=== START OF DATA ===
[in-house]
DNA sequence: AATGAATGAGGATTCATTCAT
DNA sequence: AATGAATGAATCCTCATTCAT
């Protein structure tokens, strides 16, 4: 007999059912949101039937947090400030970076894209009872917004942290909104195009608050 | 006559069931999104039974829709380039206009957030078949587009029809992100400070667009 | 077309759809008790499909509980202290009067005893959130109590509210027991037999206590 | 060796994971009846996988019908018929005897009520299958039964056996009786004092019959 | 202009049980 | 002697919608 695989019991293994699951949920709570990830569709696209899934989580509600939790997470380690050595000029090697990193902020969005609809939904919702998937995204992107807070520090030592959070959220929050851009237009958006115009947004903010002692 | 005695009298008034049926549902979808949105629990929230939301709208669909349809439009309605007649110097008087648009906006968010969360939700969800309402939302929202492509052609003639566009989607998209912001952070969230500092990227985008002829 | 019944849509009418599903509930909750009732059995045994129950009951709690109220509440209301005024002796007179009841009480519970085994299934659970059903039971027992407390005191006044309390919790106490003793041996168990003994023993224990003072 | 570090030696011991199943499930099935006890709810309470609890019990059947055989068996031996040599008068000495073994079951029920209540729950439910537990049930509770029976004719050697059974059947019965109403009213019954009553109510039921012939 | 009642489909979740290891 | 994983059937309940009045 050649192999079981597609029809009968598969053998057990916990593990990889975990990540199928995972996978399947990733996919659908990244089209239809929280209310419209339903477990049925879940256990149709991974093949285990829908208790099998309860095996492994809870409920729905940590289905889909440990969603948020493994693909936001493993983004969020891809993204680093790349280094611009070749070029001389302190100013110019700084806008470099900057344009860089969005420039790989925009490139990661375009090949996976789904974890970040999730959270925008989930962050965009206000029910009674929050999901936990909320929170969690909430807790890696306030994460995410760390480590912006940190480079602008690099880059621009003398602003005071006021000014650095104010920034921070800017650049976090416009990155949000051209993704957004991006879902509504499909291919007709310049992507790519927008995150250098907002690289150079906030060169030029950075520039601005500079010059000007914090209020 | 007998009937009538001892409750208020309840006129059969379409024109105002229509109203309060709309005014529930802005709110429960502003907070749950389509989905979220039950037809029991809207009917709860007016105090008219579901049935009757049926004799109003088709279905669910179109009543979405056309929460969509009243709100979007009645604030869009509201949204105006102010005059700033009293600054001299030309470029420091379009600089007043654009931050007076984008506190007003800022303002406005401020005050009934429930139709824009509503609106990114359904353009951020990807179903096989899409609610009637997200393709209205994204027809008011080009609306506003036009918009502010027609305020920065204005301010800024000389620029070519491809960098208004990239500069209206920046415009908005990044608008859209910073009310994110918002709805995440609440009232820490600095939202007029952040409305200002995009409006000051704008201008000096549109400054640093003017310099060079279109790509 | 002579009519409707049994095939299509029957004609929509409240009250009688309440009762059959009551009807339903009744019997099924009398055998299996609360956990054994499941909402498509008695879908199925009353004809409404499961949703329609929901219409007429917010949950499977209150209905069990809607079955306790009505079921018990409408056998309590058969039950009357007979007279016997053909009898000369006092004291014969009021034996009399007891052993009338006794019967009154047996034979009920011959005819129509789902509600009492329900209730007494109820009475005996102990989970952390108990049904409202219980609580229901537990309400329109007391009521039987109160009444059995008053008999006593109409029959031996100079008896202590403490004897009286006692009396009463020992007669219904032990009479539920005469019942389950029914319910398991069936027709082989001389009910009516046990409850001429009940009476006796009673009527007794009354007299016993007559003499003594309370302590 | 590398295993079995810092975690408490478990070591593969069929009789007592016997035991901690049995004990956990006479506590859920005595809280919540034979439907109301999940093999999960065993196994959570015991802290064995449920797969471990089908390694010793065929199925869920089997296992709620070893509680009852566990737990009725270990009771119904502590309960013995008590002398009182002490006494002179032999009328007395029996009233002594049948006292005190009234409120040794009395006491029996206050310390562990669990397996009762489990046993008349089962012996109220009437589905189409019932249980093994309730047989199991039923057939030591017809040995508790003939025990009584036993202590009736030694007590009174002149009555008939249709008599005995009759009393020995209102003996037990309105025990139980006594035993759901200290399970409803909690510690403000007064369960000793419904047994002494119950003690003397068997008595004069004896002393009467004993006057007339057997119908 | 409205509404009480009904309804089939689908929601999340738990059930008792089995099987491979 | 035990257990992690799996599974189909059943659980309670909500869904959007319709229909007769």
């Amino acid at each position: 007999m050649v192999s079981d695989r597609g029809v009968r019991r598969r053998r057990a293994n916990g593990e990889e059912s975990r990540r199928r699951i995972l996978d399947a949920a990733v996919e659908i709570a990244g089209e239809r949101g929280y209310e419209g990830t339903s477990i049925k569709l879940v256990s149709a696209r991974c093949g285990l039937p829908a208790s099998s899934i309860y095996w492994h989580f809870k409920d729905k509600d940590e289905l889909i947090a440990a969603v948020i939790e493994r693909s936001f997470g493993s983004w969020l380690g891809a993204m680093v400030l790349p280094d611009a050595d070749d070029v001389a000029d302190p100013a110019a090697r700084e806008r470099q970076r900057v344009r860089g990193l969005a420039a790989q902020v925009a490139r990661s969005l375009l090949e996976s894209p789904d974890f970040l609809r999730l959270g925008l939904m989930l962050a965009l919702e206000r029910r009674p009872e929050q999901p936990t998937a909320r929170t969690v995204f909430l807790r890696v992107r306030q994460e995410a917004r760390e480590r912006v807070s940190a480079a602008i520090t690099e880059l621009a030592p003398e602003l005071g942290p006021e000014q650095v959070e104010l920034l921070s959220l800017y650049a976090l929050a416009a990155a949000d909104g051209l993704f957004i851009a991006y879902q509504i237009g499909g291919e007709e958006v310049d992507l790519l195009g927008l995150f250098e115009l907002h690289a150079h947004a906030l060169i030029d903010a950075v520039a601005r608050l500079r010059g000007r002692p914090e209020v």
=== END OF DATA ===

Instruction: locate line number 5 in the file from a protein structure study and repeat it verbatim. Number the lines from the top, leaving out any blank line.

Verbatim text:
């Amino acid at each position: 007999m050649v192999s079981d695989r597609g029809v009968r019991r598969r053998r057990a293994n916990g593990e990889e059912s975990r990540r199928r699951i995972l996978d399947a949920a990733v996919e659908i709570a990244g089209e239809r949101g929280y209310e419209g990830t339903s477990i049925k569709l879940v256990s149709a696209r991974c093949g285990l039937p829908a208790s099998s899934i309860y095996w492994h989580f809870k409920d729905k509600d940590e289905l889909i947090a440990a969603v948020i939790e493994r693909s936001f997470g493993s983004w969020l380690g891809a993204m680093v400030l790349p280094d611009a050595d070749d070029v001389a000029d302190p100013a110019a090697r700084e806008r470099q970076r900057v344009r860089g990193l969005a420039a790989q902020v925009a490139r990661s969005l375009l090949e996976s894209p789904d974890f970040l609809r999730l959270g925008l939904m989930l962050a965009l919702e206000r029910r009674p009872e929050q999901p936990t998937a909320r929170t969690v995204f909430l807790r890696v992107r306030q994460e995410a917004r760390e480590r912006v807070s940190a480079a602008i520090t690099e880059l621009a030592p003398e602003l005071g942290p006021e000014q650095v959070e104010l920034l921070s959220l800017y650049a976090l929050a416009a990155a949000d909104g051209l993704f957004i851009a991006y879902q509504i237009g499909g291919e007709e958006v310049d992507l790519l195009g927008l995150f250098e115009l907002h690289a150079h947004a906030l060169i030029d903010a950075v520039a601005r608050l500079r010059g000007r002692p914090e209020v």